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Commentary On Les Miserables Essay

1092 words - 5 pages

Victor Hugo’s Les Miserables remains as one of the best socio-political commentaries to come out of the European continent. Hugo’s mastery of storytelling infuses events of the recent past with concerns of modern day France to create a beautifully written story that can be enjoyed for centuries to come. The popular opinion towards the French way of life at the time is portrayed through the life of former convict Jean Valjean who attempts to rebuild his life after escaping parole. His life story is intertwined with several other and climaxes with the events of the June Rebellion of Paris in 1832. The author takes on a commentary style while writing and uses his novel to inspire change and champion the cause of innovation through rebellion. He believed that the major social problems of the time such as social differences, inequality, poverty, illiteracy, political instability, and injustice could be changed by sedition, thus he portrayed each of this evils in many different forms in the hope of causing the French people to champion his cause. Although Victor Hugo’s dreams would not be actualized until much later, plenty can be learned by analyzing his epic novel, Les Miserables.
An important theme in Les Miserables is the injustice of the law system and how little power people have to change that. Valjean’s sentence for stealing bread was the same for someone who stole jewels or a horse, but that is not fair or just. He stole to survive, not to benefit himself; any modern court would not have given him such a harsh punishment. This theme is also shown at the end of the story, when Javert throws himself into the river Seine. He is an officer of the law and must uphold the law for fear of retribution, even if the law is not right. Javert comes to understand that it was wrong to arrest Valjean, but can’t simply let him go. Instead of dealing with the consequences of his actions, Javert kills himself, similarly to the character of Okonkwo from Chinua Achebe’s Things Fall Apart. Both Javert and Okonkwo are prideful people who seek to sustain their ways of life, but commit an unthinkable act in doing so. Then, rather than being punished for their actions, choose what they believe to be the easiest way out and end their lives. However, Javert’s action was the morally right thing to do, while Okonkwo’s was not. Javert sacrifice himself for what was right, even if the law forbade it, which proves that there is no justice for the kind of heart.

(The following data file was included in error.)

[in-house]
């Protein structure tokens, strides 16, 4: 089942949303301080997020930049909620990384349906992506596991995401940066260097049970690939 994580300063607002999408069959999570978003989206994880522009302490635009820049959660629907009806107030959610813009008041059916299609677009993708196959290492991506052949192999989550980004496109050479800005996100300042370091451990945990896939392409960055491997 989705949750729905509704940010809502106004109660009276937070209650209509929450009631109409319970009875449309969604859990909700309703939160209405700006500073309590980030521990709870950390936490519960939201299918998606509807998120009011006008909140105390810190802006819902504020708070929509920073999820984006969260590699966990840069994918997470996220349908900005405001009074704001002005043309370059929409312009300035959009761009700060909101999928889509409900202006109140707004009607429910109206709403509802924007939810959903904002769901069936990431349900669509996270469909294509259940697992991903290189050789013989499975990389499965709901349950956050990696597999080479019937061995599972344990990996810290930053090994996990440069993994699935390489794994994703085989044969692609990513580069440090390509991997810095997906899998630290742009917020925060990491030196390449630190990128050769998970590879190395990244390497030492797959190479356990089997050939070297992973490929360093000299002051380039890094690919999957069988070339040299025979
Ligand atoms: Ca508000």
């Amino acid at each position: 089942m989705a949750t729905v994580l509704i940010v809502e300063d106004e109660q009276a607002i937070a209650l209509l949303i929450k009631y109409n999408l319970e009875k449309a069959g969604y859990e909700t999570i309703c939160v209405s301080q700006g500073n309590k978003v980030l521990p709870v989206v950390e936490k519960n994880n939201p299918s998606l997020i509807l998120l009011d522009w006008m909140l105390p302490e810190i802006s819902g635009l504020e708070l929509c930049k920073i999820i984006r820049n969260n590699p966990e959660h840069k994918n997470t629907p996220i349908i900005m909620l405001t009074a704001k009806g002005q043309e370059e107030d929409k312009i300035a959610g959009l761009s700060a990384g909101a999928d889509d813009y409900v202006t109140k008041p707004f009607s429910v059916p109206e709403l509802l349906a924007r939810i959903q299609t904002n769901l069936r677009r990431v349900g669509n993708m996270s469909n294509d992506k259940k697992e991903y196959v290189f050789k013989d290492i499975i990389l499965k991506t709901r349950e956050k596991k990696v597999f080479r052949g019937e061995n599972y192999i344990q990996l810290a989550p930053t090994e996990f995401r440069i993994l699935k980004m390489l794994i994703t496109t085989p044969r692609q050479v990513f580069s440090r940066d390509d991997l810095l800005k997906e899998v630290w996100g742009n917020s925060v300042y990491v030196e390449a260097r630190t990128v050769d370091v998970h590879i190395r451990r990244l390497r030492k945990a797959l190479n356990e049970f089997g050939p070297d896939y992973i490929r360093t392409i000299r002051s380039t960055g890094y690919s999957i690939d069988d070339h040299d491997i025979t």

From the opening scene of Les Miserables, we are shown the rigid social structure that persists during France’s July Monarchy. The gap between rich and poor is as wide as ever, and gender inequality runs rampant. The impartiality promised by The Declaration of the Rights of Man, written only a few decades prior, are all but forgotten. Anyone below upper middle class is seen as worthless and only to be used as a cheap form of labor. Women, and single mothers in particular, are shunned away in favor of the oh so...

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